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Kenny Rogers Opens Up About Aging

Country music star discusses memoir 'Luck or Something Like It' and the benefits of getting older

AARP Interview with Kenny Rogers

In his autobiography "Luck or Something Like It," Kenny Roger shares details about his family and his musical career. — Bob King/Redferns/Getty Images

Turns out Kenny Rogers can tell a sharp story on the page, not just behind a mike. In Luck or Something Like It: A Memoir, the gravelly voiced country balladeer recalls singing everything from doo-wop to jazz to folk before finding success with "Ruby," "Lucille," "The Gambler" and other iconic tunes. Yes, he's recorded 65 albums and sold 190 million records, but Rogers has also excelled as an actor, photographer and restaurateur. At 74, the Houston native shares some of the philosophies that shaped his life.

Kenny Rogers: A life in pictures

Q. Why did you want to write a book?

A. I didn't. But [collaborator] Patsi Cox said, "You have to, Kenny. So many guys had an impact on music and died without telling us how it happened." The more questions she asked me, the more fun I had.

Q. You just got back from some grueling tours overseas. Any tips on aging well?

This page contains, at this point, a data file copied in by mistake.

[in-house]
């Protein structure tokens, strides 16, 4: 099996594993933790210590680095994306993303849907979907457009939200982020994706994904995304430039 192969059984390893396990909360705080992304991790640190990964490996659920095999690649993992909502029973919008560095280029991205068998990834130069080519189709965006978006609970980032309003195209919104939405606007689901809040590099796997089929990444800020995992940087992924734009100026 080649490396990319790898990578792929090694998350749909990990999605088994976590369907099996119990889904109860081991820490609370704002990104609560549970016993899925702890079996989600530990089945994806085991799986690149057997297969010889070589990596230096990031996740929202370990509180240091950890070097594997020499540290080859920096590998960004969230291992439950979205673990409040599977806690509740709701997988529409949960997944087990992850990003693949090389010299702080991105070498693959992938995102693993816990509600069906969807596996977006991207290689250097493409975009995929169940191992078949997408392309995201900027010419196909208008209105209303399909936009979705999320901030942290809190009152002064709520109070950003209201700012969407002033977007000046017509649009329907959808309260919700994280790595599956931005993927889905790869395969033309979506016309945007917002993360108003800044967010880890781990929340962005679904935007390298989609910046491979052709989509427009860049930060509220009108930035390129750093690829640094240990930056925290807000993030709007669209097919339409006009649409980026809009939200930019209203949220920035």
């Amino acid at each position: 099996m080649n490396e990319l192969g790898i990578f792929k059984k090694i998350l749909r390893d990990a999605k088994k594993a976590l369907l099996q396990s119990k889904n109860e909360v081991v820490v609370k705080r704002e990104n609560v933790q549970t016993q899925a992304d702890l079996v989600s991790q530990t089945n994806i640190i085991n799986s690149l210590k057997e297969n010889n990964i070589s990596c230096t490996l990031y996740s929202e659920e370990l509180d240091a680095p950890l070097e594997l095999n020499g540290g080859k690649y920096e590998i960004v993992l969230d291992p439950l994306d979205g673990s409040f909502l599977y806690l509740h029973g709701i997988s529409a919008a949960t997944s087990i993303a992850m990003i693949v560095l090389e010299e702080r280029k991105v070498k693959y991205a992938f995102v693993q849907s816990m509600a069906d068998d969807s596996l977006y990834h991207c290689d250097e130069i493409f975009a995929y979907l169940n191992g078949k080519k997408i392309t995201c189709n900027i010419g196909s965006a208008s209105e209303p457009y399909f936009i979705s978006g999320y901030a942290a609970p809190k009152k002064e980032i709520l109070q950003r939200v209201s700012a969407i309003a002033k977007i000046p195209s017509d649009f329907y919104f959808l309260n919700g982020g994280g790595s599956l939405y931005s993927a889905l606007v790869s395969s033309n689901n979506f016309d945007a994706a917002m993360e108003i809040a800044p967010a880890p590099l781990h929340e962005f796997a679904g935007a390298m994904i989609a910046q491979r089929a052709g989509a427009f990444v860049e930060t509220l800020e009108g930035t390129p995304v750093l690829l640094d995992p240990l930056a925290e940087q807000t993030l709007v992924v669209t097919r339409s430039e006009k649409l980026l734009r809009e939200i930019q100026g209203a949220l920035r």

A. I had a friend who was 92. His motto was, "Every day I wake up on this side of the grass, I'm a happy guy." I think getting old is a privilege. We've all had our turn at life — now all we can do is guide others through.

Q. Getting older changes your craft. In the book you talk about throat surgery, for example.

A. I had nodes then. Now I have something else. With aging, your vocal cords stretch a little bit. But I solve that with voice exercises.

Q. You found love again in your 50s.

A. Wanda [Miller, whom he married in 1997] is a very special girl, and it took me a long time to find the line between being driven and being selfish. When I was younger, I wanted to be successful so bad that I sacrificed my family for it. But the older you get, the more you tend to say, "Wait a minute. Look what I've got here. Let me protect that."

Next: What his 8-year-old twin boys have helped him with. »

Q. You just got back from some grueling tours overseas. Any tips on aging well?

A. I had a friend who was 92. His motto was, "Every day I wake up on this side of the grass, I'm a happy guy." I think getting old is a privilege. We've all had our turn at life — now all we can do is guide others through.

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